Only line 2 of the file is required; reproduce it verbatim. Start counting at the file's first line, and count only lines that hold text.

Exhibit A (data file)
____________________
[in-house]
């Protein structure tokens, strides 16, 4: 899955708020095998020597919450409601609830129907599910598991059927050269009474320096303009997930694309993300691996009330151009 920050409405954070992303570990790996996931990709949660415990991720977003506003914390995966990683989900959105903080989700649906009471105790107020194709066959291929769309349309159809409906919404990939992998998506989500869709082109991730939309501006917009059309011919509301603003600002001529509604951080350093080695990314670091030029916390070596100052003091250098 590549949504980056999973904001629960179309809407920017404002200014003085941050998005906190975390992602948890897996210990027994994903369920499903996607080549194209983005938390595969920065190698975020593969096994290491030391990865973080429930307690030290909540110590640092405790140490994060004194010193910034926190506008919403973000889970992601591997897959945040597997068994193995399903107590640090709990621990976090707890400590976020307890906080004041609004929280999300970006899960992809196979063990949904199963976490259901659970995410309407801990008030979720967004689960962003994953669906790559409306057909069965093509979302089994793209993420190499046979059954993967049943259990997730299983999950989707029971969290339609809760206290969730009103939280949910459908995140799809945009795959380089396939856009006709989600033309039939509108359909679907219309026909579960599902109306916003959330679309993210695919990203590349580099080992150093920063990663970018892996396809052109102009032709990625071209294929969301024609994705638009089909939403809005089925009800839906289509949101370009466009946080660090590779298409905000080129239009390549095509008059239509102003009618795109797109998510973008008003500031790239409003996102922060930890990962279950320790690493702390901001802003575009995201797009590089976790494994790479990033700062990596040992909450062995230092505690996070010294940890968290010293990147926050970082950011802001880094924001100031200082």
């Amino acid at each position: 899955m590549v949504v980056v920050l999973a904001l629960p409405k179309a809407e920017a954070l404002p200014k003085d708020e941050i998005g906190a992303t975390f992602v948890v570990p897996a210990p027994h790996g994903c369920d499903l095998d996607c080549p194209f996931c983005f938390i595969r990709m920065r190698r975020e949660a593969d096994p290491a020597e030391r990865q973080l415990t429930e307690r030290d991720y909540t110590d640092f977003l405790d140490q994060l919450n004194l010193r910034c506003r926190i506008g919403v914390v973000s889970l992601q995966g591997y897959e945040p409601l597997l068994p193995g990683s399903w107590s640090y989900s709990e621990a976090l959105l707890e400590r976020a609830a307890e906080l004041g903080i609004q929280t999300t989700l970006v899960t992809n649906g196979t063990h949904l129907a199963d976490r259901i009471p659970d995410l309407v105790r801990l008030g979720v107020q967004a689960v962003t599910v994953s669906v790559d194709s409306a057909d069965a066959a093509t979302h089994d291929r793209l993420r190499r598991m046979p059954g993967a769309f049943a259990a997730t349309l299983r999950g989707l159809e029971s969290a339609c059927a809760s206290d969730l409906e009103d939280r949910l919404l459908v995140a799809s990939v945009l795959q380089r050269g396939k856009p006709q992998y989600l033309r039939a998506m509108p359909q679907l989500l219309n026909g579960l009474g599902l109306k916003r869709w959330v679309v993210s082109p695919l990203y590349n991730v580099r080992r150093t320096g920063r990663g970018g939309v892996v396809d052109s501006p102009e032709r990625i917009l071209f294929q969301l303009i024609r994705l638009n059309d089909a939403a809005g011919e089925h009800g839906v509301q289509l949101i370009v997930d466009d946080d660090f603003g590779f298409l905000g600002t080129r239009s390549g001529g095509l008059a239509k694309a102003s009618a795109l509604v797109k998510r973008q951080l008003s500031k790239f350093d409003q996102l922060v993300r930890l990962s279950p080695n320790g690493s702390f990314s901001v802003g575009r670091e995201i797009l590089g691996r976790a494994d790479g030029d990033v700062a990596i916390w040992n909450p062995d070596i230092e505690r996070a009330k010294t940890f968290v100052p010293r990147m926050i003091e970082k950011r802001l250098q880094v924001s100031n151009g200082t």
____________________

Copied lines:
């Protein structure tokens, strides 16, 4: 899955708020095998020597919450409601609830129907599910598991059927050269009474320096303009997930694309993300691996009330151009 920050409405954070992303570990790996996931990709949660415990991720977003506003914390995966990683989900959105903080989700649906009471105790107020194709066959291929769309349309159809409906919404990939992998998506989500869709082109991730939309501006917009059309011919509301603003600002001529509604951080350093080695990314670091030029916390070596100052003091250098 590549949504980056999973904001629960179309809407920017404002200014003085941050998005906190975390992602948890897996210990027994994903369920499903996607080549194209983005938390595969920065190698975020593969096994290491030391990865973080429930307690030290909540110590640092405790140490994060004194010193910034926190506008919403973000889970992601591997897959945040597997068994193995399903107590640090709990621990976090707890400590976020307890906080004041609004929280999300970006899960992809196979063990949904199963976490259901659970995410309407801990008030979720967004689960962003994953669906790559409306057909069965093509979302089994793209993420190499046979059954993967049943259990997730299983999950989707029971969290339609809760206290969730009103939280949910459908995140799809945009795959380089396939856009006709989600033309039939509108359909679907219309026909579960599902109306916003959330679309993210695919990203590349580099080992150093920063990663970018892996396809052109102009032709990625071209294929969301024609994705638009089909939403809005089925009800839906289509949101370009466009946080660090590779298409905000080129239009390549095509008059239509102003009618795109797109998510973008008003500031790239409003996102922060930890990962279950320790690493702390901001802003575009995201797009590089976790494994790479990033700062990596040992909450062995230092505690996070010294940890968290010293990147926050970082950011802001880094924001100031200082």